nep-mic New Economics Papers
on Microeconomics
Issue of 2020‒10‒26
fourteen papers chosen by
Jing-Yuan Chiou
National Taipei University

  1. Debunking Rumors in Networks By Luca P. Merlino; Paolo Pin; Nicole Tabasso
  2. Revealed preference analysis with framing effects By Goldin, Jacob; Reck, Daniel
  3. Selling Two Identical Objects By Sushil Bikhchandani; Debasis Mishra
  4. Should the Ransomware be Paid? By Rui Fang; Maochao Xu; Peng Zhao
  5. On the Private and Social Value of Consumer Data in Vertically-Integrated Platform Markets By Jorge Padilla; Salvatore Piccolo; Helder Vasconcelos
  6. Bayesian Learning in Dynamic Non-atomic Routing Games By Emilien Macault; Marco Scarsini; Tristan Tomala
  7. Optimal Voting Mechanisms on Generalized Single-Peaked Domains By Tobias Rachidi
  8. Upstream competition, exclusive content provision, and vertical integration in media markets By Kiho Yoon
  9. Team Formation in Coordination Games with Fixed Neighborhoods By Alejandro Caparrós; Esther Blanco; Philipp Buchenauer; Michael Finus
  10. A Theory of Small Campaign Contributions By Laurent Bouton; Micael Castanheira De Moura; Allan Drazen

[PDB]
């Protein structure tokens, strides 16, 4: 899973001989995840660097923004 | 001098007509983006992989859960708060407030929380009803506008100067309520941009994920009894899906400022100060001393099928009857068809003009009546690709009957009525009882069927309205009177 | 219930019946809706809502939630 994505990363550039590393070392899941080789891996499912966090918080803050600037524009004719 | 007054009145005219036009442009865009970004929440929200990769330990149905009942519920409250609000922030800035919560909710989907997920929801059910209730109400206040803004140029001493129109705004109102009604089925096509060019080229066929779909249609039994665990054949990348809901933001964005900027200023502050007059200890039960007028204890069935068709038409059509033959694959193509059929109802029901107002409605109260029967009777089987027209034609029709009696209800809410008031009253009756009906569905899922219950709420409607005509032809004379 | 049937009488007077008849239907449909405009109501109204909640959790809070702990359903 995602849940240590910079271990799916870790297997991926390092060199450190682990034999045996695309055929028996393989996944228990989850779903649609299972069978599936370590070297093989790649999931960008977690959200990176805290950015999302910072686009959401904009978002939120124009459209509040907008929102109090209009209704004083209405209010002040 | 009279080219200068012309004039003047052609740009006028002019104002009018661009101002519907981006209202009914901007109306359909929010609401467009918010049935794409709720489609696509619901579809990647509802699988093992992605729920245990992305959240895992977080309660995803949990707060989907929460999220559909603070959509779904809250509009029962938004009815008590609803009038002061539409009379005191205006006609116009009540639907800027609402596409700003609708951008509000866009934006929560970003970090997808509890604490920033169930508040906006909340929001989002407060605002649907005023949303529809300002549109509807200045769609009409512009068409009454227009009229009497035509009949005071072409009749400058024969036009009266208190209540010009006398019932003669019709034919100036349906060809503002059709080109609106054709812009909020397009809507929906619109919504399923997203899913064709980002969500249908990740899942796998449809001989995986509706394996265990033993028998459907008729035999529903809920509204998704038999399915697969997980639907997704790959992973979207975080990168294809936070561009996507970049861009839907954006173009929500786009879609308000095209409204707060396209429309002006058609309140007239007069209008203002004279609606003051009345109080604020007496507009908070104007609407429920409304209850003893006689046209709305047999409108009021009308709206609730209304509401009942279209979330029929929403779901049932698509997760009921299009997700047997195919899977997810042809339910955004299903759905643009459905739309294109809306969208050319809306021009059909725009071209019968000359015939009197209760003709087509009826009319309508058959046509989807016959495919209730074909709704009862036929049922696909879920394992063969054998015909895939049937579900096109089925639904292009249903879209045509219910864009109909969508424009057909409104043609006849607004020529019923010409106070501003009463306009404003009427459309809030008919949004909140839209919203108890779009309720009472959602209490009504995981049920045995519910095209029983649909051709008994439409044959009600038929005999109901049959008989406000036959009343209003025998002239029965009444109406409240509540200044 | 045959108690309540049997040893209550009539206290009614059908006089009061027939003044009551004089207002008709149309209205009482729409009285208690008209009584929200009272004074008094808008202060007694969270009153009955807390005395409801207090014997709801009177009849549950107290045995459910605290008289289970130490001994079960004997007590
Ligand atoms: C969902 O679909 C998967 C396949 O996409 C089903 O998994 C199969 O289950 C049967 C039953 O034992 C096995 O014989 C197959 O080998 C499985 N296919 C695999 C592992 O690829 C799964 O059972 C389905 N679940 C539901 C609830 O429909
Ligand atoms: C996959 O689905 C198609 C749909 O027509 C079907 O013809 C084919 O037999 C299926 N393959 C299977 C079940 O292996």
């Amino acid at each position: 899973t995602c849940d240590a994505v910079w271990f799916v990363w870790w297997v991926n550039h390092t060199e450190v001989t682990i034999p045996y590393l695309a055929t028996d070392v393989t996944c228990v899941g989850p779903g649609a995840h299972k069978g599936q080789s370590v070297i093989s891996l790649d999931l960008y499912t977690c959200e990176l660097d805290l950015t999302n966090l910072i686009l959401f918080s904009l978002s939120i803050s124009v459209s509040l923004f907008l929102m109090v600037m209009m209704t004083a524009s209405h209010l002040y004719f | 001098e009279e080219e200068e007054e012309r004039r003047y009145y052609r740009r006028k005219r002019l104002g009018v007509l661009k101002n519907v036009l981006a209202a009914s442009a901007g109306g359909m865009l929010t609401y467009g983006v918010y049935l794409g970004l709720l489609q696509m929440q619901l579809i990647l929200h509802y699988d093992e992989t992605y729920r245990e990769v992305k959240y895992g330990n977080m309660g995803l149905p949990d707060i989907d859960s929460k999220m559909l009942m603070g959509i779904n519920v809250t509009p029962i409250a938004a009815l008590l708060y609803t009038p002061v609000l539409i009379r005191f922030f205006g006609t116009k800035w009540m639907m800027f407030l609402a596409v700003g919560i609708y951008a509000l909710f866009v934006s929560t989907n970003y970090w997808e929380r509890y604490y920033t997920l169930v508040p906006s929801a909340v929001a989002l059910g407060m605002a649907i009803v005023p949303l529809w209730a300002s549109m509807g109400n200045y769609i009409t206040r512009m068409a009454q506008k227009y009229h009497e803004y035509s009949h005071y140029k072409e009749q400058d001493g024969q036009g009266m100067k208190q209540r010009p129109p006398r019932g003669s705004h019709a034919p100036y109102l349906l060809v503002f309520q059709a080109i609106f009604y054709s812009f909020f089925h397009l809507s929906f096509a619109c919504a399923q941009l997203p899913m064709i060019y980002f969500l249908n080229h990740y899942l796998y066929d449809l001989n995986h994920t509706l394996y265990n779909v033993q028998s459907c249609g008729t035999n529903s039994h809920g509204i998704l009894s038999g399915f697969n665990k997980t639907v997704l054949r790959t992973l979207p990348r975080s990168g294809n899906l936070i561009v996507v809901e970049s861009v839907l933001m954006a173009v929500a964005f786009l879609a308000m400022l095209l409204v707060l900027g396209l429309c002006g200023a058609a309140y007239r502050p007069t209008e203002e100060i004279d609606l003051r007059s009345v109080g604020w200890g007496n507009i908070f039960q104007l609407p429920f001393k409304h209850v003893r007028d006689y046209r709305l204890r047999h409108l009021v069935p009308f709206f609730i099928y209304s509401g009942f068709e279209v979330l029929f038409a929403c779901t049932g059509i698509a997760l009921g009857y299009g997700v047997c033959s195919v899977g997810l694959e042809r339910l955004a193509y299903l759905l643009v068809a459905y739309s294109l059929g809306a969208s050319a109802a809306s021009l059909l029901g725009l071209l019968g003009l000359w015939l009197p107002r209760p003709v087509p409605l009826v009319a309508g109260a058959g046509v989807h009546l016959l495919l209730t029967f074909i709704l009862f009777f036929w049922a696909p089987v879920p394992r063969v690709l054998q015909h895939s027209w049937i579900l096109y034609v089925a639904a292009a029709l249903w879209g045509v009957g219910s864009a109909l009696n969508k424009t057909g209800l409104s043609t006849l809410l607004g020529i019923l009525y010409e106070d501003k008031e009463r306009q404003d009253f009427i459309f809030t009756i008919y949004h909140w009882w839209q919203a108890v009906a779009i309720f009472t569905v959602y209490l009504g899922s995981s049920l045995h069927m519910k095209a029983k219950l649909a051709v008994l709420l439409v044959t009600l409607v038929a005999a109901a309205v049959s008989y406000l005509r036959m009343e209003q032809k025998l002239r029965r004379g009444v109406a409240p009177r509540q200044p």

11. Grantmaking By Marco Ottaviani
  12. Optimal Echo Chambers By Gabriel Martinez; Nicholas H. Tenev
  13. Optimal Insurance under Maxmin Expected Utility By Corina Birghila; Tim J. Boonen; Mario Ghossoub
  14. The quest for the perfect auction By Committee, Nobel Prize

  1. By: Luca P. Merlino; Paolo Pin; Nicole Tabasso
    Abstract: We study the diffusion of a true and a false message (the rumor) in a social network. Upon hearing a message, individuals may believe it, disbelieve it, or debunk it through costly verification. Whenever the truth survives in steady state, so does the rumor. Online social communication exacerbates relative rumor prevalence as long as it increases homophily or verification costs. Our model highlights that successful policies in the fight against rumors increase individuals' incentives to verify.
    Date: 2020–10
  2. By: Goldin, Jacob; Reck, Daniel
    Abstract: In many settings, decision-makers’ behavior is observed to vary based on seemingly arbitrary factors. Such framing effects cast doubt on the welfare conclusions drawn from revealed preference analysis. We relax the assumptions underlying that approach to accommodate settings in which framing effects are present. Plausible restrictions of varying strength permit either partial- or point-identification of preferences for the decision-makers who choose consistently across frames. Recovering population preferences requires understanding the empirical relationship between decision-makers’ preferences and their sensitivity to the frame. We develop tools for studying this relationship and illustrate them with data on automatic enrollment into pension plans.